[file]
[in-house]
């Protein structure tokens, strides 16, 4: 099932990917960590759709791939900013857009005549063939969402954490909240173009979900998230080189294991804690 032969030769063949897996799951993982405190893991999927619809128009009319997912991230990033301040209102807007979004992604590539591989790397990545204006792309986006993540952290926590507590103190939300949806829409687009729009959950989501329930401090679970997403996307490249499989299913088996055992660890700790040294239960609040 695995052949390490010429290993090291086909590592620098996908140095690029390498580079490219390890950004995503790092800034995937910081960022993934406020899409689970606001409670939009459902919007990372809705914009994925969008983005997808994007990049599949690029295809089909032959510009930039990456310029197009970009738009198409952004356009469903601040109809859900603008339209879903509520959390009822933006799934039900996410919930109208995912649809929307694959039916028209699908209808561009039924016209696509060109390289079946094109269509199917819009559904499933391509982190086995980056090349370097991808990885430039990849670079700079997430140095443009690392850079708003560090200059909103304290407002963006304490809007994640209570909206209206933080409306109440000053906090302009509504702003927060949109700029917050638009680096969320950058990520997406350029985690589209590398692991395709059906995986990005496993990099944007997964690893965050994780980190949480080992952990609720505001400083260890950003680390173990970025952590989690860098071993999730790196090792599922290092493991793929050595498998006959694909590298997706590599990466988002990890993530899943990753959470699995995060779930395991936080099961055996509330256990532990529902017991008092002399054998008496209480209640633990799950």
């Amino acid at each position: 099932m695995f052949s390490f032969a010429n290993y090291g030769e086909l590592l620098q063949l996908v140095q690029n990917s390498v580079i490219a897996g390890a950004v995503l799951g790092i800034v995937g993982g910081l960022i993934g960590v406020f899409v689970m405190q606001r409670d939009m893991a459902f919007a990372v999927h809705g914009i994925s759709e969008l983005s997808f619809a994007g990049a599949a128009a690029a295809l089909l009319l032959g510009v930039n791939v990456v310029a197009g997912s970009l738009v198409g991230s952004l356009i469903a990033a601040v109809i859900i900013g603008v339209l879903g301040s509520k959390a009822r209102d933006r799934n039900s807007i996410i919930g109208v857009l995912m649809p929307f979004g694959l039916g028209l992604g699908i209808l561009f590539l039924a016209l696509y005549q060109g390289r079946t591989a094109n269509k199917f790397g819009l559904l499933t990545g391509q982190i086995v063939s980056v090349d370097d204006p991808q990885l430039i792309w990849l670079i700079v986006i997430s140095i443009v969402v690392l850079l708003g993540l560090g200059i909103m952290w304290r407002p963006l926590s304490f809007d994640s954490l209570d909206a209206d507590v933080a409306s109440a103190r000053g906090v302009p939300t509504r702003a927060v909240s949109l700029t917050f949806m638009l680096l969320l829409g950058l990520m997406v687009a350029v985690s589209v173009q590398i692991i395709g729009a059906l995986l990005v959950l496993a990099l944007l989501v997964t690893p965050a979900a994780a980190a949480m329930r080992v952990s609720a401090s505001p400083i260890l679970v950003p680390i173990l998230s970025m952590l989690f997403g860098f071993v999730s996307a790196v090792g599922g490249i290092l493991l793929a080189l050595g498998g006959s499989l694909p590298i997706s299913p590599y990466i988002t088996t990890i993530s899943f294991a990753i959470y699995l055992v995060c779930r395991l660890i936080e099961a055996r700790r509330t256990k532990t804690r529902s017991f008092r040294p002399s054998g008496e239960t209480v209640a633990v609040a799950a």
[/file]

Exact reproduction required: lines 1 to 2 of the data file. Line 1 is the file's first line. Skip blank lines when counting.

[in-house]
């Protein structure tokens, strides 16, 4: 099932990917960590759709791939900013857009005549063939969402954490909240173009979900998230080189294991804690 032969030769063949897996799951993982405190893991999927619809128009009319997912991230990033301040209102807007979004992604590539591989790397990545204006792309986006993540952290926590507590103190939300949806829409687009729009959950989501329930401090679970997403996307490249499989299913088996055992660890700790040294239960609040 695995052949390490010429290993090291086909590592620098996908140095690029390498580079490219390890950004995503790092800034995937910081960022993934406020899409689970606001409670939009459902919007990372809705914009994925969008983005997808994007990049599949690029295809089909032959510009930039990456310029197009970009738009198409952004356009469903601040109809859900603008339209879903509520959390009822933006799934039900996410919930109208995912649809929307694959039916028209699908209808561009039924016209696509060109390289079946094109269509199917819009559904499933391509982190086995980056090349370097991808990885430039990849670079700079997430140095443009690392850079708003560090200059909103304290407002963006304490809007994640209570909206209206933080409306109440000053906090302009509504702003927060949109700029917050638009680096969320950058990520997406350029985690589209590398692991395709059906995986990005496993990099944007997964690893965050994780980190949480080992952990609720505001400083260890950003680390173990970025952590989690860098071993999730790196090792599922290092493991793929050595498998006959694909590298997706590599990466988002990890993530899943990753959470699995995060779930395991936080099961055996509330256990532990529902017991008092002399054998008496209480209640633990799950």